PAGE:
# sub list like subsets

 0 how to take lists of size from a list like subsets of size example L = ([1,2,3,4],[3,5,6,7],[7,8,9,10]) From the above list find sublists of size 2 ([1,2,3,4],[3,5,6,7]) ([1,2,3,4],[7,8,9,10]) ([3,5,6,7],[7,8,9,10]) subsets can also be size 3,4,5 as specified asked Sep 17 '10 sriram 11 ● 2 ● 2 ● 6

 0 I'm not completely sure I understand your question, but what you're asking for sounds simply (at least almost simply) like cartesian product, which is implemented in Python in itertools.product. In the basic case, you could then just do: sage: L = [ [1,2,3,4],[3,5,6,7],[7,8,9,10] ] # note that this is a list, while you did a tuple sage: from itertools import product sage: list(product(L, L)) [([1, 2, 3, 4], [1, 2, 3, 4]), ([1, 2, 3, 4], [3, 5, 6, 7]), ...  (note the "list" around product, as product returns a generator) The above can easily be generalised to having 3,4,...,n elements in each sublist (i.e. L^n) by modifying the last line to list(product(repeat(L, n)))  However, this would also give those sublists where the same element might be present more than once in each list. If you don't want this, you can write a simple list-comprehension to handle the 2-case: sage: [ [a,b] for a in L for b in L if a != b ] [[[1, 2, 3, 4], [3, 5, 6, 7]], [[1, 2, 3, 4], [7, 8, 9, 10]], [[3, 5, 6, 7], [1, 2, 3, 4]], [[3, 5, 6, 7], [7, 8, 9, 10]], [[7, 8, 9, 10], [1, 2, 3, 4]], [[7, 8, 9, 10], [3, 5, 6, 7]]]  Manually, the above can also be extended to 3, 4, ... but not easily to any number n given as a parameter. Also, this has the drawback of creating the entire list in memory instead of being a light generator as the product returns. You would have to write a longer piece of code to get a generator with the above behaviour. Note that this is all Python-stuff and not specific to Sage at all. Cheers, Johan posted Sep 17 '10 jsrn 124 ● 1 ● 9 find all sublists of set of a specified size say 3,4,5... from a given given list of sets sriram (Sep 17 '10) You could also try, e.g., 'combinations([[1,2], [3,4,5], [6], [7,8,9]], 3)'. (See 'combinations?' for caveats.) There's also 'combinations_iterator'. Mitesh Patel (Sep 17 '10)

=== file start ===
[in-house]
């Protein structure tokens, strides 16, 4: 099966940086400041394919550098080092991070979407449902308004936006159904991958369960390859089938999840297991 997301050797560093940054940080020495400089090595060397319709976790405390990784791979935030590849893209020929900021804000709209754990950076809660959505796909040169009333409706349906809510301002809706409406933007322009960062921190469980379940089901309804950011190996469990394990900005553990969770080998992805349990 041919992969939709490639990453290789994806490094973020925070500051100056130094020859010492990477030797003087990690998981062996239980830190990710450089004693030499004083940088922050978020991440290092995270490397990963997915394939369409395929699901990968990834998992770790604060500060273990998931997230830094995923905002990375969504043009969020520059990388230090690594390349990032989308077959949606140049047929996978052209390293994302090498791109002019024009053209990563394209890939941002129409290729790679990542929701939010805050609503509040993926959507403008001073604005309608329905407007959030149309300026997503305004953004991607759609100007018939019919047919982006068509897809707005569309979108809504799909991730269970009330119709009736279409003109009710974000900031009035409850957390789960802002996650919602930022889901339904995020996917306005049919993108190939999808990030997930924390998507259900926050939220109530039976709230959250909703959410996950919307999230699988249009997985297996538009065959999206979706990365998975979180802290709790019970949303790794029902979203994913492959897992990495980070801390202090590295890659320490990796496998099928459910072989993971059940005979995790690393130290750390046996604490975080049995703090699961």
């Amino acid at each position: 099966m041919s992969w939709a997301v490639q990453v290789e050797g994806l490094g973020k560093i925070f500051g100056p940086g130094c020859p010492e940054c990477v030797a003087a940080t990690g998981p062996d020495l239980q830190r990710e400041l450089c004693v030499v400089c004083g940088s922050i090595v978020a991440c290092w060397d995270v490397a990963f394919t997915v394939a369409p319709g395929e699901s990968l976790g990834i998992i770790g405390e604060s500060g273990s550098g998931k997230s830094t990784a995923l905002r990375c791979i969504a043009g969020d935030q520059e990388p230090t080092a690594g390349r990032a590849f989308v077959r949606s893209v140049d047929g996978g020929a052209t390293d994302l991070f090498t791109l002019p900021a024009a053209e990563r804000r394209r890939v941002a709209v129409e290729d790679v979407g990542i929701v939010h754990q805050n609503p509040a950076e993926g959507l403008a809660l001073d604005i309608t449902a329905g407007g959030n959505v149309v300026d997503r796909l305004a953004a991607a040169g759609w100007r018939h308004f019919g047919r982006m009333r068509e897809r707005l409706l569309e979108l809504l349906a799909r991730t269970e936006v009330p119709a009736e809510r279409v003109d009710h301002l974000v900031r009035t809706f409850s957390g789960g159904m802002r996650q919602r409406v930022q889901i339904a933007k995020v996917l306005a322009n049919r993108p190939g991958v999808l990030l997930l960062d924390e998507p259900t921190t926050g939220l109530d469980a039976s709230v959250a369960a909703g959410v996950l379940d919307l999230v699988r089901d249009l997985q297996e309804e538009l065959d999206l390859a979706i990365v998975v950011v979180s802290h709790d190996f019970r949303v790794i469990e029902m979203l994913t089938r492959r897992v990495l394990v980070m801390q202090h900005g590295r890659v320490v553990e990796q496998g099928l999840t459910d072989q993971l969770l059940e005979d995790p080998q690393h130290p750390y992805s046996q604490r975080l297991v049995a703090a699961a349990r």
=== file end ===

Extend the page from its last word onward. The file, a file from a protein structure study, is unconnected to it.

[hide preview]